Judge distinguishes between true whistleblowers and partisan pretenders in ordering disclosure of confidential source

We’ve published here before about former Minister of Parliament Blair Wilson’s defamation lawsuit, part of which rests on an allegation that former British Columbia politician Judi Tyabji distributed an anonymous and defamatory letter.

On December 31st, Mr. Justice Williamson of the British Columbia Supreme Court ordered Elaine O’Connor, a reporter to whom the letter was provided under a condition of confidence, to disclose her source. His decision turns heavily on the characterization of the relationship between the confidential source alleged to be Tyabji and O’Connor. His Honour says:

I am satisfied that if the source is an arm’s length person disclosing information to a member of the media out a sense of civic responsibility grounded in a desire to foster accountability and responsibility in Members of Parliament, the public interest in protecting the identity of such a source outweighs the public interest in ensuring the proper administration of justice. But I also am satisfied that if the source is a participant in a scheme to favour the interests of one side in an acrimonious family dispute, or is a participant in a politically motivated scheme to defame and discredit an elected politician, then the public interest in fostering the proper administration of justice outweighs the public interest in protecting a journalist’s anonymous source.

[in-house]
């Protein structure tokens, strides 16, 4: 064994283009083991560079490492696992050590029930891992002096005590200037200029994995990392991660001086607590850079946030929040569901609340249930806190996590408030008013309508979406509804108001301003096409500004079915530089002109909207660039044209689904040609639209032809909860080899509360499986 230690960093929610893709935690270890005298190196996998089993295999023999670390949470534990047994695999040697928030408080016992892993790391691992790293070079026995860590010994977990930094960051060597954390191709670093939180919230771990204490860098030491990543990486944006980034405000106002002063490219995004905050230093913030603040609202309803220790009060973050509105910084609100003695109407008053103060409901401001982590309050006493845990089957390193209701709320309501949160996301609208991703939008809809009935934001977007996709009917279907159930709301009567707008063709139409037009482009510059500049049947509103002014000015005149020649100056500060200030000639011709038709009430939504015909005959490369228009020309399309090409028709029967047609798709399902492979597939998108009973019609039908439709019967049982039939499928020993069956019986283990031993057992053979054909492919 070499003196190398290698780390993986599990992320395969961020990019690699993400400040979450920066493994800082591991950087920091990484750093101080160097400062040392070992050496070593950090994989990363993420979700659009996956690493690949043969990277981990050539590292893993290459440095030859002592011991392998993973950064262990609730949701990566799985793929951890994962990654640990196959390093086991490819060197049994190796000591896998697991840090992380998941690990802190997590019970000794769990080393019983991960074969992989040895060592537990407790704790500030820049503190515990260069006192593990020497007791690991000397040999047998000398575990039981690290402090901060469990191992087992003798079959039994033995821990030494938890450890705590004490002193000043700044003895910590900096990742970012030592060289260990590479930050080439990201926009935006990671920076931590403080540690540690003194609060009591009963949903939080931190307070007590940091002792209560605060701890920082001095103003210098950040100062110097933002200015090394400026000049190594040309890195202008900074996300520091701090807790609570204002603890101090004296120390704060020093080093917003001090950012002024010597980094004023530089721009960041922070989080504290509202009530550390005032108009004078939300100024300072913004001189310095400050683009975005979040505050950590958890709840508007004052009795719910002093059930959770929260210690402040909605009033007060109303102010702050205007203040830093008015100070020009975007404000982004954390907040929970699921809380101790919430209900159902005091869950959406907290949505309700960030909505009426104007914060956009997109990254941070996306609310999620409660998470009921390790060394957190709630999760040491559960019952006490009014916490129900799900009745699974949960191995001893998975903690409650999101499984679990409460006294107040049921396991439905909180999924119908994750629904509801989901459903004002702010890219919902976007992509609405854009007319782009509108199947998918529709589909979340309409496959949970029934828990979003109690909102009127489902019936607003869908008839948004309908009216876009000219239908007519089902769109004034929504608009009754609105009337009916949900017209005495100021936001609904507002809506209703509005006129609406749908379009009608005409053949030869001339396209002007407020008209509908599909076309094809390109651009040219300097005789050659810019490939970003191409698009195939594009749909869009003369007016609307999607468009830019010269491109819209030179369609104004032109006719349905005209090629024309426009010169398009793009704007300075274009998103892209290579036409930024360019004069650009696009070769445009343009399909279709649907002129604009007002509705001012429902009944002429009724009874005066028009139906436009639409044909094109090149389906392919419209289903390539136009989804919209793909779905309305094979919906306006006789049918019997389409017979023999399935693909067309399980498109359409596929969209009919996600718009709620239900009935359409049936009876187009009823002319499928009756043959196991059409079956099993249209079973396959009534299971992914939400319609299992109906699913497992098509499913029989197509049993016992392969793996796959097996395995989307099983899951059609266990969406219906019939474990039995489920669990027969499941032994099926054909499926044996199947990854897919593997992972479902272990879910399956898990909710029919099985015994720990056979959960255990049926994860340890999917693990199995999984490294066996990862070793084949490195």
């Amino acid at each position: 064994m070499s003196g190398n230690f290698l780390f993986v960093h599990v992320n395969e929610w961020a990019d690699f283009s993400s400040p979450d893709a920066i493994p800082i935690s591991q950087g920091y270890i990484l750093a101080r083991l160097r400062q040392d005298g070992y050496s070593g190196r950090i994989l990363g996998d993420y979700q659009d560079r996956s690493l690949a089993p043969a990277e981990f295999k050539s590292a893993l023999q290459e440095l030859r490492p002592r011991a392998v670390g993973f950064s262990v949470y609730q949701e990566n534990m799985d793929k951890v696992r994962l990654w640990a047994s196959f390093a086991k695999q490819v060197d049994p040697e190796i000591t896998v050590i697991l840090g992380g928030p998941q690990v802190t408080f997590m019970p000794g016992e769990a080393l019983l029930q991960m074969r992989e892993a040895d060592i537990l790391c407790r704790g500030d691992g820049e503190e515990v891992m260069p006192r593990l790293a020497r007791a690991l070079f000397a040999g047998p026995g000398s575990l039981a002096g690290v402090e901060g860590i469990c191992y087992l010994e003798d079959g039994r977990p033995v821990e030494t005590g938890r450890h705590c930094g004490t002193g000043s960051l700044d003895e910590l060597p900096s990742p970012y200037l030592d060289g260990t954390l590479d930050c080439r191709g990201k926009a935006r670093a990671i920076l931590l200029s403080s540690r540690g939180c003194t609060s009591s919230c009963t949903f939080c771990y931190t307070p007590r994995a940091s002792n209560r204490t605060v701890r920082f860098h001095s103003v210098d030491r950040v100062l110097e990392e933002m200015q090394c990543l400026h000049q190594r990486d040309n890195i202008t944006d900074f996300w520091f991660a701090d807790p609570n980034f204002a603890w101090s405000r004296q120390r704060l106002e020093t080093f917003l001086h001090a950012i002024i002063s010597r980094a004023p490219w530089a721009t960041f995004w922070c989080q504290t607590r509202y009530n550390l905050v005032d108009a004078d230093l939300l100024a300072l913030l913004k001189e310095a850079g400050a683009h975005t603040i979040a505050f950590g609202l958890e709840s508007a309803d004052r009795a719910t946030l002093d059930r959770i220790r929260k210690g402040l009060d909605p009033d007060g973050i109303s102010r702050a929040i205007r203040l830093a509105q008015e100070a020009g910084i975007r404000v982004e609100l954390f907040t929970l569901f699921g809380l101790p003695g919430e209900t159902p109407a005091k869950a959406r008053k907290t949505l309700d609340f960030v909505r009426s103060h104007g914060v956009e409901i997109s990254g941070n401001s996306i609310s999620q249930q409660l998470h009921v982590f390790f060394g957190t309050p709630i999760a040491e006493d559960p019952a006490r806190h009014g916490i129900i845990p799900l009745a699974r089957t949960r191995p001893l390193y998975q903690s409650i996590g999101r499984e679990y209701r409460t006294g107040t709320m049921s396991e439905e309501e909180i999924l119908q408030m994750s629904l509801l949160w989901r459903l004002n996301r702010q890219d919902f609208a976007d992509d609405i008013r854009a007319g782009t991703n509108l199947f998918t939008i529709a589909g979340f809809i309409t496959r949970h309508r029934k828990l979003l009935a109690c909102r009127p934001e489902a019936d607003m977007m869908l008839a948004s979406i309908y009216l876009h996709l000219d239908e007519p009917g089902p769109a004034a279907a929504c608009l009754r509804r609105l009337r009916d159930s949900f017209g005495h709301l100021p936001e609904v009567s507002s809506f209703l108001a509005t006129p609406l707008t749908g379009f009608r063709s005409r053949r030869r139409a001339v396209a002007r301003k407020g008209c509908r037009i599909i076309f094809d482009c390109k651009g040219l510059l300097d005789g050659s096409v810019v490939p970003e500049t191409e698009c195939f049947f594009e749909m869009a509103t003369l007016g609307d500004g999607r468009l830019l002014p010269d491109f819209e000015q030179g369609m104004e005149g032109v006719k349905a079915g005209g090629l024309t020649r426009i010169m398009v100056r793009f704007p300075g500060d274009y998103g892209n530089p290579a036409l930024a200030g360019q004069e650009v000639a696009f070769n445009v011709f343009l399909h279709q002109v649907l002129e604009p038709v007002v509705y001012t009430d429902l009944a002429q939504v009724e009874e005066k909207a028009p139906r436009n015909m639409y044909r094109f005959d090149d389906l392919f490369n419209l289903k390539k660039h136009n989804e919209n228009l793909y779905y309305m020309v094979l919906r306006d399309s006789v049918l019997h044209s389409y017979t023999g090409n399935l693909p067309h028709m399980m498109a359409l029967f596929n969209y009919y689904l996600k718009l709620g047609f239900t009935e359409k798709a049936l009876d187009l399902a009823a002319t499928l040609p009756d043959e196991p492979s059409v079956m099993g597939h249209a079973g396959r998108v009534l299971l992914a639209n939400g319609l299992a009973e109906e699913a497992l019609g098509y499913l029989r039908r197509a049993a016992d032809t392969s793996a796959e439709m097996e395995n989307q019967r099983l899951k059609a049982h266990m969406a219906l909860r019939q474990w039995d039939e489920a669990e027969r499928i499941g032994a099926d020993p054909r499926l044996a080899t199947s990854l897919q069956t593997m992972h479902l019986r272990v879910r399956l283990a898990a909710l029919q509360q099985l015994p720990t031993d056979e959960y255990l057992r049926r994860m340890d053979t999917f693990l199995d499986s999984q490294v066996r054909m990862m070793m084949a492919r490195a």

Mr. Justice Williamson said that he was unable to find which of the two categories into which the anonymous source alleged to be Tyabji fell, and therefore held that O’Connor had failed to meet her burden of establishing the privilege she claimed.

This puts journalists in a particular dilemma given the evidence available to prove a source’s motive will always be limited if anonymity is to be maintained. The Globe and others report that the decision will be appealed. It seems like one that may have some legs.

Lougheed v. Wilson, 2010 BCSC 1871.

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